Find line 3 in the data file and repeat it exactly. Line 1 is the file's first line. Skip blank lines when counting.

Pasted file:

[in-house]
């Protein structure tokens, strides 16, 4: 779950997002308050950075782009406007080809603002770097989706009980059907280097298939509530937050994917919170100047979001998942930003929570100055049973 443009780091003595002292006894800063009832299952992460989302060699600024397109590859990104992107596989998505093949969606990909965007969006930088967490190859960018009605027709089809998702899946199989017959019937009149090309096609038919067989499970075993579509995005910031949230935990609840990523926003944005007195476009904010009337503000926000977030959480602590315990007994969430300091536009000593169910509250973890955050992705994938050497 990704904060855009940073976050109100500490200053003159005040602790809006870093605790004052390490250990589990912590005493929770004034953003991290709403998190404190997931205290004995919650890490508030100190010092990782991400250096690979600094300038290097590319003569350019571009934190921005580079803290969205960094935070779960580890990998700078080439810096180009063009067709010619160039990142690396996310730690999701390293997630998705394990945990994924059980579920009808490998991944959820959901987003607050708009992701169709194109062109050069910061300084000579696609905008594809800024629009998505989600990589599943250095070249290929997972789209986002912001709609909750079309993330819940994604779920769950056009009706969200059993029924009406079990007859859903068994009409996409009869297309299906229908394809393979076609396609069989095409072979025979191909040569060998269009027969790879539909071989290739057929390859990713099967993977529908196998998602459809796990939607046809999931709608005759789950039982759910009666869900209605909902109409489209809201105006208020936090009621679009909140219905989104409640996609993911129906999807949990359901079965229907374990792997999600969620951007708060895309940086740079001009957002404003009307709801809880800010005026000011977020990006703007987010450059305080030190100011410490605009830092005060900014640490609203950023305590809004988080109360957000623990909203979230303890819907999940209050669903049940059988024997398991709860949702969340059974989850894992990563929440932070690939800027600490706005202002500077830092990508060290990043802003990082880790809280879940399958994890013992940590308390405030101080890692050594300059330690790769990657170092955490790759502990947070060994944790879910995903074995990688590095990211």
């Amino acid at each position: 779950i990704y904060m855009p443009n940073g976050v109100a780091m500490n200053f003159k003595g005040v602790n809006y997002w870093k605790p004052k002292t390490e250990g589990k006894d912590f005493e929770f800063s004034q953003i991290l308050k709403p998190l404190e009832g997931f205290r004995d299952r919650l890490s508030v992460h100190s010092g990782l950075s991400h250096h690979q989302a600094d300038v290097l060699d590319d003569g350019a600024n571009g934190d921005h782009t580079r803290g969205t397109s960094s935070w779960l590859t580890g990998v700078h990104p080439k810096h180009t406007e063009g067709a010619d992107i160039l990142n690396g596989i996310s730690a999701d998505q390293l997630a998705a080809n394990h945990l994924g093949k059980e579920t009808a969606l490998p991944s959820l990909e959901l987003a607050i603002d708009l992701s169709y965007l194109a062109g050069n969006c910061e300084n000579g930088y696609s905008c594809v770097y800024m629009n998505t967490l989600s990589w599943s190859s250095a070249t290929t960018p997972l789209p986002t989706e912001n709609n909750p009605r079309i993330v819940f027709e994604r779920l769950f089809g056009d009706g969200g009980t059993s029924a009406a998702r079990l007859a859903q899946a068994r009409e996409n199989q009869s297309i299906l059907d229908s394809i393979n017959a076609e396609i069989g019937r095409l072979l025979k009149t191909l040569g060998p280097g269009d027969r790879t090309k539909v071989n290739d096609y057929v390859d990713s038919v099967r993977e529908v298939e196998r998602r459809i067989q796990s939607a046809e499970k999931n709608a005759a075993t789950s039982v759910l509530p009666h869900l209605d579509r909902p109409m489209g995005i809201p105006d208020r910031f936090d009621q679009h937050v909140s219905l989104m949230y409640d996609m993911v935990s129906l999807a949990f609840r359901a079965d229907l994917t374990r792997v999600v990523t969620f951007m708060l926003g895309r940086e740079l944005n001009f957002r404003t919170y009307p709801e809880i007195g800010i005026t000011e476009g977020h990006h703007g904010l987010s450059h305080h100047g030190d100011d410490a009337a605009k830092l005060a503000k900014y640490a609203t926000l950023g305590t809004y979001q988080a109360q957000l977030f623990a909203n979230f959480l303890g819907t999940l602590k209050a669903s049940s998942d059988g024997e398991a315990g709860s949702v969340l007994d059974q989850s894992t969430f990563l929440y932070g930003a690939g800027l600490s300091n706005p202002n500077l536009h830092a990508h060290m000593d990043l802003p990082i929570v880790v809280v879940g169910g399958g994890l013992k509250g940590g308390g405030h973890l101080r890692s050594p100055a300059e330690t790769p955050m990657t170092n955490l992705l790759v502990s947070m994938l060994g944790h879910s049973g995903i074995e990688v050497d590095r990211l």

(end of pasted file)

């Amino acid at each position: 779950i990704y904060m855009p443009n940073g976050v109100a780091m500490n200053f003159k003595g005040v602790n809006y997002w870093k605790p004052k002292t390490e250990g589990k006894d912590f005493e929770f800063s004034q953003i991290l308050k709403p998190l404190e009832g997931f205290r004995d299952r919650l890490s508030v992460h100190s010092g990782l950075s991400h250096h690979q989302a600094d300038v290097l060699d590319d003569g350019a600024n571009g934190d921005h782009t580079r803290g969205t397109s960094s935070w779960l590859t580890g990998v700078h990104p080439k810096h180009t406007e063009g067709a010619d992107i160039l990142n690396g596989i996310s730690a999701d998505q390293l997630a998705a080809n394990h945990l994924g093949k059980e579920t009808a969606l490998p991944s959820l990909e959901l987003a607050i603002d708009l992701s169709y965007l194109a062109g050069n969006c910061e300084n000579g930088y696609s905008c594809v770097y800024m629009n998505t967490l989600s990589w599943s190859s250095a070249t290929t960018p997972l789209p986002t989706e912001n709609n909750p009605r079309i993330v819940f027709e994604r779920l769950f089809g056009d009706g969200g009980t059993s029924a009406a998702r079990l007859a859903q899946a068994r009409e996409n199989q009869s297309i299906l059907d229908s394809i393979n017959a076609e396609i069989g019937r095409l072979l025979k009149t191909l040569g060998p280097g269009d027969r790879t090309k539909v071989n290739d096609y057929v390859d990713s038919v099967r993977e529908v298939e196998r998602r459809i067989q796990s939607a046809e499970k999931n709608a005759a075993t789950s039982v759910l509530p009666h869900l209605d579509r909902p109409m489209g995005i809201p105006d208020r910031f936090d009621q679009h937050v909140s219905l989104m949230y409640d996609m993911v935990s129906l999807a949990f609840r359901a079965d229907l994917t374990r792997v999600v990523t969620f951007m708060l926003g895309r940086e740079l944005n001009f957002r404003t919170y009307p709801e809880i007195g800010i005026t000011e476009g977020h990006h703007g904010l987010s450059h305080h100047g030190d100011d410490a009337a605009k830092l005060a503000k900014y640490a609203t926000l950023g305590t809004y979001q988080a109360q957000l977030f623990a909203n979230f959480l303890g819907t999940l602590k209050a669903s049940s998942d059988g024997e398991a315990g709860s949702v969340l007994d059974q989850s894992t969430f990563l929440y932070g930003a690939g800027l600490s300091n706005p202002n500077l536009h830092a990508h060290m000593d990043l802003p990082i929570v880790v809280v879940g169910g399958g994890l013992k509250g940590g308390g405030h973890l101080r890692s050594p100055a300059e330690t790769p955050m990657t170092n955490l992705l790759v502990s947070m994938l060994g944790h879910s049973g995903i074995e990688v050497d590095r990211l």